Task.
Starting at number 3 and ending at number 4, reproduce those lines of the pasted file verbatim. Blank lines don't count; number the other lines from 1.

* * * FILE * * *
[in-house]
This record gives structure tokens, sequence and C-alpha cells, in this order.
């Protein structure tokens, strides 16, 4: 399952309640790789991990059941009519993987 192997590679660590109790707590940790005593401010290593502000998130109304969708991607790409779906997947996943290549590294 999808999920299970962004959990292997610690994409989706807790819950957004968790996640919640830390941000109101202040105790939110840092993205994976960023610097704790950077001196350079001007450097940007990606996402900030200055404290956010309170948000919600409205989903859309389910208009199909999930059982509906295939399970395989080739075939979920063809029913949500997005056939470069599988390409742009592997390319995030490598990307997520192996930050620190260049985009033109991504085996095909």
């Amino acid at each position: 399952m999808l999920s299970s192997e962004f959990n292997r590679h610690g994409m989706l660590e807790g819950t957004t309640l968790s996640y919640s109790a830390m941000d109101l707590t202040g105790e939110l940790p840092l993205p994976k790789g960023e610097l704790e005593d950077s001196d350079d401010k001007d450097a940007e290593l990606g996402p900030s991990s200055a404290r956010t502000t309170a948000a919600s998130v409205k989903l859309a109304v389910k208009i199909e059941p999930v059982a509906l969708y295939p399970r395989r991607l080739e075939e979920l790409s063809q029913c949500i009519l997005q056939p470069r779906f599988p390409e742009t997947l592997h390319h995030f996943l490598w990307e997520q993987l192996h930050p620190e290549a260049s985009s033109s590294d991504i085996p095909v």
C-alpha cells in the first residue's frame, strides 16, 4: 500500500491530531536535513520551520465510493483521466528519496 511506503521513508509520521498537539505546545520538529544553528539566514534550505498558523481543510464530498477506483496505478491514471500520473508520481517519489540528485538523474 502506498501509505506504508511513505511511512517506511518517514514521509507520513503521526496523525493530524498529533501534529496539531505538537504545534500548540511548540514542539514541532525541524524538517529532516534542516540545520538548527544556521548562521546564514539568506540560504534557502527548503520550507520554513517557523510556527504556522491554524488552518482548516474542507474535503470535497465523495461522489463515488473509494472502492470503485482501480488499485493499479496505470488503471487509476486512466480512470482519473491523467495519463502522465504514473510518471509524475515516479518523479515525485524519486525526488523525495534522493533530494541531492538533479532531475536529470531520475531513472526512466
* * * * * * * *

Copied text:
């Protein structure tokens, strides 16, 4: 399952309640790789991990059941009519993987 192997590679660590109790707590940790005593401010290593502000998130109304969708991607790409779906997947996943290549590294 999808999920299970962004959990292997610690994409989706807790819950957004968790996640919640830390941000109101202040105790939110840092993205994976960023610097704790950077001196350079001007450097940007990606996402900030200055404290956010309170948000919600409205989903859309389910208009199909999930059982509906295939399970395989080739075939979920063809029913949500997005056939470069599988390409742009592997390319995030490598990307997520192996930050620190260049985009033109991504085996095909």
């Amino acid at each position: 399952m999808l999920s299970s192997e962004f959990n292997r590679h610690g994409m989706l660590e807790g819950t957004t309640l968790s996640y919640s109790a830390m941000d109101l707590t202040g105790e939110l940790p840092l993205p994976k790789g960023e610097l704790e005593d950077s001196d350079d401010k001007d450097a940007e290593l990606g996402p900030s991990s200055a404290r956010t502000t309170a948000a919600s998130v409205k989903l859309a109304v389910k208009i199909e059941p999930v059982a509906l969708y295939p399970r395989r991607l080739e075939e979920l790409s063809q029913c949500i009519l997005q056939p470069r779906f599988p390409e742009t997947l592997h390319h995030f996943l490598w990307e997520q993987l192996h930050p620190e290549a260049s985009s033109s590294d991504i085996p095909v």